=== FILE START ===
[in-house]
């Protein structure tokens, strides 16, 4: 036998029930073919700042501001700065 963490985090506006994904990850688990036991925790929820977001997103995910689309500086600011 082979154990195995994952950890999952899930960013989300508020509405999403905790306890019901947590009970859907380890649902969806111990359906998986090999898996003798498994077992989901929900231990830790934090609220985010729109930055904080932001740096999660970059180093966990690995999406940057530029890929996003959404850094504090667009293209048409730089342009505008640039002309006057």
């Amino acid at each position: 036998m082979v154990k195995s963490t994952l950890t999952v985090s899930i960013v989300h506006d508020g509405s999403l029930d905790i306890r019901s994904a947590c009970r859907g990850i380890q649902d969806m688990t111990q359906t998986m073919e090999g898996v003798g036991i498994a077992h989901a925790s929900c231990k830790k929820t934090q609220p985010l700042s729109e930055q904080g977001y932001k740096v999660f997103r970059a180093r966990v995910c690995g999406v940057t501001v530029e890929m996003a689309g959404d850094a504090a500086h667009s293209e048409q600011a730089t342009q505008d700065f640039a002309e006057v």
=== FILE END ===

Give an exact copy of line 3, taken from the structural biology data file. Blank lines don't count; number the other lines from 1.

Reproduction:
């Amino acid at each position: 036998m082979v154990k195995s963490t994952l950890t999952v985090s899930i960013v989300h506006d508020g509405s999403l029930d905790i306890r019901s994904a947590c009970r859907g990850i380890q649902d969806m688990t111990q359906t998986m073919e090999g898996v003798g036991i498994a077992h989901a925790s929900c231990k830790k929820t934090q609220p985010l700042s729109e930055q904080g977001y932001k740096v999660f997103r970059a180093r966990v995910c690995g999406v940057t501001v530029e890929m996003a689309g959404d850094a504090a500086h667009s293209e048409q600011a730089t342009q505008d700065f640039a002309e006057v």